Prof Gerd Fätkenheuer
Prof Florian Klein
T +12123278367 /Mobile +17182900235
DZIF Press Office
Karola Neubert and Janna Schmidt
Press Office University Hospital of Cologne
Karola Neubert | idw - Informationsdienst Wissenschaft
One gene closer to regenerative therapy for muscular disorders
01.06.2017 | Cincinnati Children's Hospital Medical Center
The gut microbiota plays a key role in treatment with classic diabetes medication
01.06.2017 | University of Gothenburg
An international team of scientists has proposed a new multi-disciplinary approach in which an array of new technologies will allow us to map biodiversity and the risks that wildlife is facing at the scale of whole landscapes. The findings are published in Nature Ecology and Evolution. This international research is led by the Kunming Institute of Zoology from China, University of East Anglia, University of Leicester and the Leibniz Institute for Zoo and Wildlife Research.
Using a combination of satellite and ground data, the team proposes that it is now possible to map biodiversity with an accuracy that has not been previously...
Heatwaves in the Arctic, longer periods of vegetation in Europe, severe floods in West Africa – starting in 2021, scientists want to explore the emissions of the greenhouse gas methane with the German-French satellite MERLIN. This is made possible by a new robust laser system of the Fraunhofer Institute for Laser Technology ILT in Aachen, which achieves unprecedented measurement accuracy.
Methane is primarily the result of the decomposition of organic matter. The gas has a 25 times greater warming potential than carbon dioxide, but is not as...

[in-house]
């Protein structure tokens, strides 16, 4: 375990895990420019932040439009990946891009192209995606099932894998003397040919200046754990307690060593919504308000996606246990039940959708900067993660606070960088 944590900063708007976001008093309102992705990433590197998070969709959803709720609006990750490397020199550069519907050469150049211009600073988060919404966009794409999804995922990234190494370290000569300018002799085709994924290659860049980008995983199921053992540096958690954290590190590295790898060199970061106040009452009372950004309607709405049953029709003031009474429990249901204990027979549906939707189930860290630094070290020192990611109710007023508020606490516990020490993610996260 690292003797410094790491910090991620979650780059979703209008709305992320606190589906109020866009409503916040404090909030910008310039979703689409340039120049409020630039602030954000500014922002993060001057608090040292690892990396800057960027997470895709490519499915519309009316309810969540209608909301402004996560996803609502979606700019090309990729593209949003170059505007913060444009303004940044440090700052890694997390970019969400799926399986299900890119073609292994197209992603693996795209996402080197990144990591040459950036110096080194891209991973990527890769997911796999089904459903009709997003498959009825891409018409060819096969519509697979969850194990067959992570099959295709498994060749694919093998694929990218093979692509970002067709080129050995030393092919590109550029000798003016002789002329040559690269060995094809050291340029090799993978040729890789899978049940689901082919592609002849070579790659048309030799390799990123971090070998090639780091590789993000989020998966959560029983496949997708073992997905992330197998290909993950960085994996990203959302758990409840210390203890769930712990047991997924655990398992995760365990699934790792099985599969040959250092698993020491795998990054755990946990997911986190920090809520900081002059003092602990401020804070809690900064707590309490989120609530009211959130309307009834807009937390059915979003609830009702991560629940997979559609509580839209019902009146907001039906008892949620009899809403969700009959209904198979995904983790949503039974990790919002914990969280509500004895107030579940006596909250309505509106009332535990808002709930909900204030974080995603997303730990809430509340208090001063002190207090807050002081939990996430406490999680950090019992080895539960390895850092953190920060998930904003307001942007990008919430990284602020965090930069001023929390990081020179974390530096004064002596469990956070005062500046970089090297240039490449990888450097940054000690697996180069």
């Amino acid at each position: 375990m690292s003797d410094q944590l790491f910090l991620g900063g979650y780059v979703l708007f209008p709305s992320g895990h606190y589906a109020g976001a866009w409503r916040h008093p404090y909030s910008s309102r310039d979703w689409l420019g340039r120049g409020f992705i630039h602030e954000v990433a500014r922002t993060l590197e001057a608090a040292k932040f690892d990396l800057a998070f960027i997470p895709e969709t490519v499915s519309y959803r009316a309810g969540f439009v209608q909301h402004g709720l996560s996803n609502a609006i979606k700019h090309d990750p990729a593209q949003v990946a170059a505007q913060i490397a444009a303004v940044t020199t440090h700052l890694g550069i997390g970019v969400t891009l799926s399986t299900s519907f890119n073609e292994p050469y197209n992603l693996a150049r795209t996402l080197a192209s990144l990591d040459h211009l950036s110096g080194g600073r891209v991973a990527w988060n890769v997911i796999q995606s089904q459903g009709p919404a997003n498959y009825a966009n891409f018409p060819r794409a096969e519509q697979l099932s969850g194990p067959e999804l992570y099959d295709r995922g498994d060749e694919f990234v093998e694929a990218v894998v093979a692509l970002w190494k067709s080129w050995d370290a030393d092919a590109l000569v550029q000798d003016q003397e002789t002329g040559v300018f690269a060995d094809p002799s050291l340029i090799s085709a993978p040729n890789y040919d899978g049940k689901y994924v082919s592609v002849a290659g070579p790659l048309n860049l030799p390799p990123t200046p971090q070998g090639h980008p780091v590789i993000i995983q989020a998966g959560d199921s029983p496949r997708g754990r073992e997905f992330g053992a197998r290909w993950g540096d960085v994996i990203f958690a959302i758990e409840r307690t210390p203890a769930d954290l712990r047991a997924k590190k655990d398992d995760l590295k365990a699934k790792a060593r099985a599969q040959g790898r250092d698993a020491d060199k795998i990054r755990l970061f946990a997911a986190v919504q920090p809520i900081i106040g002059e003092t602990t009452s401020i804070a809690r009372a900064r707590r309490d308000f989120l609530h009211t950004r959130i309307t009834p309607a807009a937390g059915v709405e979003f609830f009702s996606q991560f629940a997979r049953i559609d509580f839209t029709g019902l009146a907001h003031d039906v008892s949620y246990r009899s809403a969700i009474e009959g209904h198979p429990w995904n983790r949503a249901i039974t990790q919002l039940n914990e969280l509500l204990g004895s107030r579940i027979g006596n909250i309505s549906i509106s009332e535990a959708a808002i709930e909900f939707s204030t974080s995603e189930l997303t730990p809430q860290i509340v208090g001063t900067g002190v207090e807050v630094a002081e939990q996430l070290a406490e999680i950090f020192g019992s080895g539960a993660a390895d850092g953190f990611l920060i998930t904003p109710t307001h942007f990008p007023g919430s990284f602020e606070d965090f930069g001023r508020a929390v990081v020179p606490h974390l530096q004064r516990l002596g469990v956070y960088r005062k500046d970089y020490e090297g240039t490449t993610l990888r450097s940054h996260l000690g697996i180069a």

Hydrogen is regarded as the energy source of the future: It is produced with solar power and can be used to generate heat and electricity in fuel cells. Empa researchers have now succeeded in decoding the movement of hydrogen ions in crystals – a key step towards more efficient energy conversion in the hydrogen industry of tomorrow.
As charge carriers, electrons and ions play the leading role in electrochemical energy storage devices and converters such as batteries and fuel cells. Proton...
Scientists from the Excellence Cluster Universe at the Ludwig-Maximilians-Universität Munich have establised "Cosmowebportal", a unique data centre for cosmological simulations located at the Leibniz Supercomputing Centre (LRZ) of the Bavarian Academy of Sciences. The complete results of a series of large hydrodynamical cosmological simulations are available, with data volumes typically exceeding several hundred terabytes. Scientists worldwide can interactively explore these complex simulations via a web interface and directly access the results.
With current telescopes, scientists can observe our Universe’s galaxies and galaxy clusters and their distribution along an invisible cosmic web. From the...
Temperature measurements possible even on the smallest scale / Molecular ruby for use in material sciences, biology, and medicine
Chemists at Johannes Gutenberg University Mainz (JGU) in cooperation with researchers of the German Federal Institute for Materials Research and Testing (BAM)...
19.06.2017 | Event News
13.06.2017 | Event News
13.06.2017 | Event News
23.06.2017 | Physics and Astronomy
23.06.2017 | Physics and Astronomy
23.06.2017 | Information Technology